Europe

EU lawmakers: 2 Yazidi women win EU human rights prize

  • COMBO - this combination of two file photos shows Iraqi Yazidis Nadia Murad Basee, left, and Lamiya Aji Bashar, right, who survived sexual enslavement by the Islamic State before escaping and becoming advocates for their people who have won the EU's Sakharov Prize for human rights on Thursday, Oct. 27, 2016. Guy Verhofstadt, the leader of the Liberal ALDE group, says Nadia Murad Basee and Lamiya Aji Bashar were "inspirational women who have shown incredible bravery and humanity in the face of despicable brutality. (AP Photo/Yorgos Karahalis, Balint Szlanko, File)

    COMBO - this combination of two file photos shows Iraqi Yazidis Nadia Murad Basee, left, and Lamiya Aji Bashar, right, who survived sexual enslavement by the Islamic State before escaping and becoming advocates for their people who have won the EU's Sakharov Prize for human rights on Thursday, Oct. 27, 2016. Guy Verhofstadt, the leader of the Liberal ALDE group, says Nadia Murad Basee and Lamiya Aji Bashar were "inspirational women who have shown incredible bravery and humanity in the face of despicable brutality. (AP Photo/Yorgos Karahalis, Balint Szlanko, File)  (The Associated Press)

  • FILE - In this Dec. 30, 2015 file photo, Iraqi Yazidi Nadia Murad Basee, center, is welcomed by Greek President Prokopis Pavlopoulos, right, before their meeting in Athens. Two Yazidi women who survived sexual enslavement by the Islamic State before escaping and becoming advocates for their people have won the EU's Sakharov Prize for human rights on Thursday, Oct. 27, 2016. Guy Verhofstadt, the leader of the Liberal ALDE group, says Nadia Murad Basee and Lamiya Aji Bashar were "inspirational women who have shown incredible bravery and humanity in the face of despicable brutality." (AP Photo/Yorgos Karahalis, File)

    FILE - In this Dec. 30, 2015 file photo, Iraqi Yazidi Nadia Murad Basee, center, is welcomed by Greek President Prokopis Pavlopoulos, right, before their meeting in Athens. Two Yazidi women who survived sexual enslavement by the Islamic State before escaping and becoming advocates for their people have won the EU's Sakharov Prize for human rights on Thursday, Oct. 27, 2016. Guy Verhofstadt, the leader of the Liberal ALDE group, says Nadia Murad Basee and Lamiya Aji Bashar were "inspirational women who have shown incredible bravery and humanity in the face of despicable brutality." (AP Photo/Yorgos Karahalis, File)  (The Associated Press)

  • FILE - In this May 5, 2016 file photo, Lamiya Aji Bashar, an 18-year-old Yazidi girl who escaped her Islamic State group enslavers, talks to The Associated Press in northern Iraq. Two Yazidi women who survived sexual enslavement by the Islamic State before escaping and becoming advocates for their people have won the EU's Sakharov Prize for human rights on Thursday, Oct. 27, 2016. Guy Verhofstadt, the leader of the Liberal ALDE group, says Nadia Murad Basee and Lamiya Aji Bashar were "inspirational women who have shown incredible bravery and humanity in the face of despicable brutality."(AP Photo/Balint Szlanko, File)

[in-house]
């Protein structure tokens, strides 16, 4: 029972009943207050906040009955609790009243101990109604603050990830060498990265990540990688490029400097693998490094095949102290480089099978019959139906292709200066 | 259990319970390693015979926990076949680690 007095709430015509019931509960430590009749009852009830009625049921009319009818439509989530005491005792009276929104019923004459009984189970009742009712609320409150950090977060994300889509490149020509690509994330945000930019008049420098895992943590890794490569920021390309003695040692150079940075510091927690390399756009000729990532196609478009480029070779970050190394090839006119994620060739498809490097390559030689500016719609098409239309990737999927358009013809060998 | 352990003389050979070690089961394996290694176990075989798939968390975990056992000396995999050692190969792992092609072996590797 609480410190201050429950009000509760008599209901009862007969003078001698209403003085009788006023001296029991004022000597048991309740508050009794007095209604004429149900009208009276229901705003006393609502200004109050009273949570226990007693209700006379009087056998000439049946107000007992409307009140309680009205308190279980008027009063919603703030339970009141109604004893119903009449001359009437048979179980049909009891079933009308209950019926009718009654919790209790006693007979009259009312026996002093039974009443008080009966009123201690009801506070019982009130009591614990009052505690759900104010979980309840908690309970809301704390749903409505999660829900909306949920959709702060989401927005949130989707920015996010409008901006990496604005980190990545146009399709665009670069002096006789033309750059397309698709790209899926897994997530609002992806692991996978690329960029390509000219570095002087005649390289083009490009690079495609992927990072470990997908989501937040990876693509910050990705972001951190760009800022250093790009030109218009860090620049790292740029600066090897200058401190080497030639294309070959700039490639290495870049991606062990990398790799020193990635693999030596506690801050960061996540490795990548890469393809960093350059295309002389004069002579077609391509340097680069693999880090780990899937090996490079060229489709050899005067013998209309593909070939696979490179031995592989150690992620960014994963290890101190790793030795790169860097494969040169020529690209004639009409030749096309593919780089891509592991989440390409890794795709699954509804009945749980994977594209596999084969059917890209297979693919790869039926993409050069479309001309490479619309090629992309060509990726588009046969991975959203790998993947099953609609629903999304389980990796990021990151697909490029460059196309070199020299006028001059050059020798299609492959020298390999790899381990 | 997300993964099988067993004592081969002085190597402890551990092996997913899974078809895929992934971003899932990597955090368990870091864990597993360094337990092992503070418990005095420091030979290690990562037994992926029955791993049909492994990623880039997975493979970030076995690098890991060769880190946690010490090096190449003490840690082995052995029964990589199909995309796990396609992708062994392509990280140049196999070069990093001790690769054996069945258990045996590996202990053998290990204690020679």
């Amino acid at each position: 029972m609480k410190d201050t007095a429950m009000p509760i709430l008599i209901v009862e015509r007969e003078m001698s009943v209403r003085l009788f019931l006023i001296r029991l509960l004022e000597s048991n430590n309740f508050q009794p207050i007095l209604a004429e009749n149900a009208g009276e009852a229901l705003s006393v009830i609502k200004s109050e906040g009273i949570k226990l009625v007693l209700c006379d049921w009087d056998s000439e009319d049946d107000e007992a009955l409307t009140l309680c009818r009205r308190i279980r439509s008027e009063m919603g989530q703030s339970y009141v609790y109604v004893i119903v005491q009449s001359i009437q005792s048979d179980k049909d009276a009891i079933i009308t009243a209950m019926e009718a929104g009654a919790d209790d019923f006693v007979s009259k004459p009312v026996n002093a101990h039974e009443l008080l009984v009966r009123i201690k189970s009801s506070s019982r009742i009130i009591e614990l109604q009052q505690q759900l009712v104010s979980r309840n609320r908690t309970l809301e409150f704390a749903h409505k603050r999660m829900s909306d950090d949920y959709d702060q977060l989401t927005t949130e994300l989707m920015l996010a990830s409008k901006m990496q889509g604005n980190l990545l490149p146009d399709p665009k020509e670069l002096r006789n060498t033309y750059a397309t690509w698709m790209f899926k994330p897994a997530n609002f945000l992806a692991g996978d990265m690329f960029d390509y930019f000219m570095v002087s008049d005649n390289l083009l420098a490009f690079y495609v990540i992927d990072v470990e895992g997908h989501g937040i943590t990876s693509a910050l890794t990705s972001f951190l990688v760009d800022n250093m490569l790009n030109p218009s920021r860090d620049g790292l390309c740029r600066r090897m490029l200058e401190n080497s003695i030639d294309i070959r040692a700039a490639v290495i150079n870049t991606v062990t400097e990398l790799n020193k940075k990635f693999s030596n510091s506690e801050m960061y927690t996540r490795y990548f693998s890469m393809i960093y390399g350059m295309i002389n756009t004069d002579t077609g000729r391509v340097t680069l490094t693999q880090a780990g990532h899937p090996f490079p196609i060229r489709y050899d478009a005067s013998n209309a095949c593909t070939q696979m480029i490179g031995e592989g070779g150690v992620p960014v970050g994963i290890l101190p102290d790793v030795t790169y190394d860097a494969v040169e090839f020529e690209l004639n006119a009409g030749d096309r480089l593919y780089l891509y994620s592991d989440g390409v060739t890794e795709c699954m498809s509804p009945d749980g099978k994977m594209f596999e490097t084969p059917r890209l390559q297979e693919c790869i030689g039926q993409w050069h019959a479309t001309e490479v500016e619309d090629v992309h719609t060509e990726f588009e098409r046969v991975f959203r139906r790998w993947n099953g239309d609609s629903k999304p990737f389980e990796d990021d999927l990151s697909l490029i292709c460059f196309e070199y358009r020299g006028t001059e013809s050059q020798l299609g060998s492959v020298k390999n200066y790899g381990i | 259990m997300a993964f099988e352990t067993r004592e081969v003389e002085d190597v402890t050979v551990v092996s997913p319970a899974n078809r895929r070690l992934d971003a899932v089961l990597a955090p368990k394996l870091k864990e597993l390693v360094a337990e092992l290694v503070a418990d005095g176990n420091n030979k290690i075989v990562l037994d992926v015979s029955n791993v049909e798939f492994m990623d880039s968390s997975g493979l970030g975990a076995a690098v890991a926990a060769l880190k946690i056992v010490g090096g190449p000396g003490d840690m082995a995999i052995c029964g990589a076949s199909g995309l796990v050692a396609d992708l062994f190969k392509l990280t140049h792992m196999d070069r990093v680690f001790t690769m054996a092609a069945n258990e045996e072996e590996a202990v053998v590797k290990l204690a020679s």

FILE - In this May 5, 2016 file photo, Lamiya Aji Bashar, an 18-year-old Yazidi girl who escaped her Islamic State group enslavers, talks to The Associated Press in northern Iraq. Two Yazidi women who survived sexual enslavement by the Islamic State before escaping and becoming advocates for their people have won the EU's Sakharov Prize for human rights on Thursday, Oct. 27, 2016. Guy Verhofstadt, the leader of the Liberal ALDE group, says Nadia Murad Basee and Lamiya Aji Bashar were "inspirational women who have shown incredible bravery and humanity in the face of despicable brutality."(AP Photo/Balint Szlanko, File)  (The Associated Press)

Two Yazidi women who survived sexual enslavement by the Islamic State before escaping and becoming advocates for their people have won the EU's Sakharov Prize for human rights.

Guy Verhofstadt, the leader of the Liberal ALDE group, said Thursday that Nadia Murad Basee and Lamiya Aji Ashar were "inspirational women who have shown incredible bravery and humanity in the face of despicable brutality. I am proud that they have been awarded the 2016 Sakharov Prize."

Among the finalists were the Crimean Tatars and a former Turkish newspaper editor.

The award, named after Soviet dissident Andrei Sakharov, was created in 1988 to honor individuals or groups who defend human rights and fundamental freedoms. Last year's winner was Saudi blogger Raif Badawi.